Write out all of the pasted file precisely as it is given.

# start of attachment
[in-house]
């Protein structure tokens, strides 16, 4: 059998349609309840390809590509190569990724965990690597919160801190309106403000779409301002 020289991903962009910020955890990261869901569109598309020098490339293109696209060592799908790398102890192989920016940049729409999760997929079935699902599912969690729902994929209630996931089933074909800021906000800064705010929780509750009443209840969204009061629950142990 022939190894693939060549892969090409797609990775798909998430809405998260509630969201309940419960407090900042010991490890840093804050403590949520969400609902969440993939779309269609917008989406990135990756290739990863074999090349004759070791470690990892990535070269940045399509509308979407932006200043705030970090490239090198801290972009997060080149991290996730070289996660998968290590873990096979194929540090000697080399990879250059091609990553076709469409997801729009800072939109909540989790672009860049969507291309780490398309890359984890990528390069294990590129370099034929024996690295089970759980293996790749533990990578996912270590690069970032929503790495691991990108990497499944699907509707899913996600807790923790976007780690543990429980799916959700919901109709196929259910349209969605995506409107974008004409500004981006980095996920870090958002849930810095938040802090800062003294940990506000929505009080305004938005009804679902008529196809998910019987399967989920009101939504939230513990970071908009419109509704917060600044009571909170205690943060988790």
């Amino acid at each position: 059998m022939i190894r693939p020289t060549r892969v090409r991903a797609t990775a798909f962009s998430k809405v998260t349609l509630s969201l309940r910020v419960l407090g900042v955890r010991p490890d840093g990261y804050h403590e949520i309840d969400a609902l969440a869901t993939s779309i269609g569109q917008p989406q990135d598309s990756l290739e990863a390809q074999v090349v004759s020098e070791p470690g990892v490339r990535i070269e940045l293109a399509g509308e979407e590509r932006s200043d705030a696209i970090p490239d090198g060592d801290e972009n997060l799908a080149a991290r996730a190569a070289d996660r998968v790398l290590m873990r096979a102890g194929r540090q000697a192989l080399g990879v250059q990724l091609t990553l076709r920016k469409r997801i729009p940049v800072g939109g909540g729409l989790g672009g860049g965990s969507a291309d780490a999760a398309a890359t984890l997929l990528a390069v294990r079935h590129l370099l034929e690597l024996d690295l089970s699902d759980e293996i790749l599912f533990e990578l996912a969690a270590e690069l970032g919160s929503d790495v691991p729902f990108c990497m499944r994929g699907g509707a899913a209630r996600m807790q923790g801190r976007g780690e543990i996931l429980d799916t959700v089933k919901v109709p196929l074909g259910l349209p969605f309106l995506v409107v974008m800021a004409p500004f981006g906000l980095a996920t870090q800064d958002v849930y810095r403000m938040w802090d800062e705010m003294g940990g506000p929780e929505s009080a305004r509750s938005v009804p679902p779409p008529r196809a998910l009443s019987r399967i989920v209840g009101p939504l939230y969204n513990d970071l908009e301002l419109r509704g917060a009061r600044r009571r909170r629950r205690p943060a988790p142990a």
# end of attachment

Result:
[in-house]
């Protein structure tokens, strides 16, 4: 059998349609309840390809590509190569990724965990690597919160801190309106403000779409301002 020289991903962009910020955890990261869901569109598309020098490339293109696209060592799908790398102890192989920016940049729409999760997929079935699902599912969690729902994929209630996931089933074909800021906000800064705010929780509750009443209840969204009061629950142990 022939190894693939060549892969090409797609990775798909998430809405998260509630969201309940419960407090900042010991490890840093804050403590949520969400609902969440993939779309269609917008989406990135990756290739990863074999090349004759070791470690990892990535070269940045399509509308979407932006200043705030970090490239090198801290972009997060080149991290996730070289996660998968290590873990096979194929540090000697080399990879250059091609990553076709469409997801729009800072939109909540989790672009860049969507291309780490398309890359984890990528390069294990590129370099034929024996690295089970759980293996790749533990990578996912270590690069970032929503790495691991990108990497499944699907509707899913996600807790923790976007780690543990429980799916959700919901109709196929259910349209969605995506409107974008004409500004981006980095996920870090958002849930810095938040802090800062003294940990506000929505009080305004938005009804679902008529196809998910019987399967989920009101939504939230513990970071908009419109509704917060600044009571909170205690943060988790």
């Amino acid at each position: 059998m022939i190894r693939p020289t060549r892969v090409r991903a797609t990775a798909f962009s998430k809405v998260t349609l509630s969201l309940r910020v419960l407090g900042v955890r010991p490890d840093g990261y804050h403590e949520i309840d969400a609902l969440a869901t993939s779309i269609g569109q917008p989406q990135d598309s990756l290739e990863a390809q074999v090349v004759s020098e070791p470690g990892v490339r990535i070269e940045l293109a399509g509308e979407e590509r932006s200043d705030a696209i970090p490239d090198g060592d801290e972009n997060l799908a080149a991290r996730a190569a070289d996660r998968v790398l290590m873990r096979a102890g194929r540090q000697a192989l080399g990879v250059q990724l091609t990553l076709r920016k469409r997801i729009p940049v800072g939109g909540g729409l989790g672009g860049g965990s969507a291309d780490a999760a398309a890359t984890l997929l990528a390069v294990r079935h590129l370099l034929e690597l024996d690295l089970s699902d759980e293996i790749l599912f533990e990578l996912a969690a270590e690069l970032g919160s929503d790495v691991p729902f990108c990497m499944r994929g699907g509707a899913a209630r996600m807790q923790g801190r976007g780690e543990i996931l429980d799916t959700v089933k919901v109709p196929l074909g259910l349209p969605f309106l995506v409107v974008m800021a004409p500004f981006g906000l980095a996920t870090q800064d958002v849930y810095r403000m938040w802090d800062e705010m003294g940990g506000p929780e929505s009080a305004r509750s938005v009804p679902p779409p008529r196809a998910l009443s019987r399967i989920v209840g009101p939504l939230y969204n513990d970071l908009e301002l419109r509704g917060a009061r600044r009571r909170r629950r205690p943060a988790p142990a």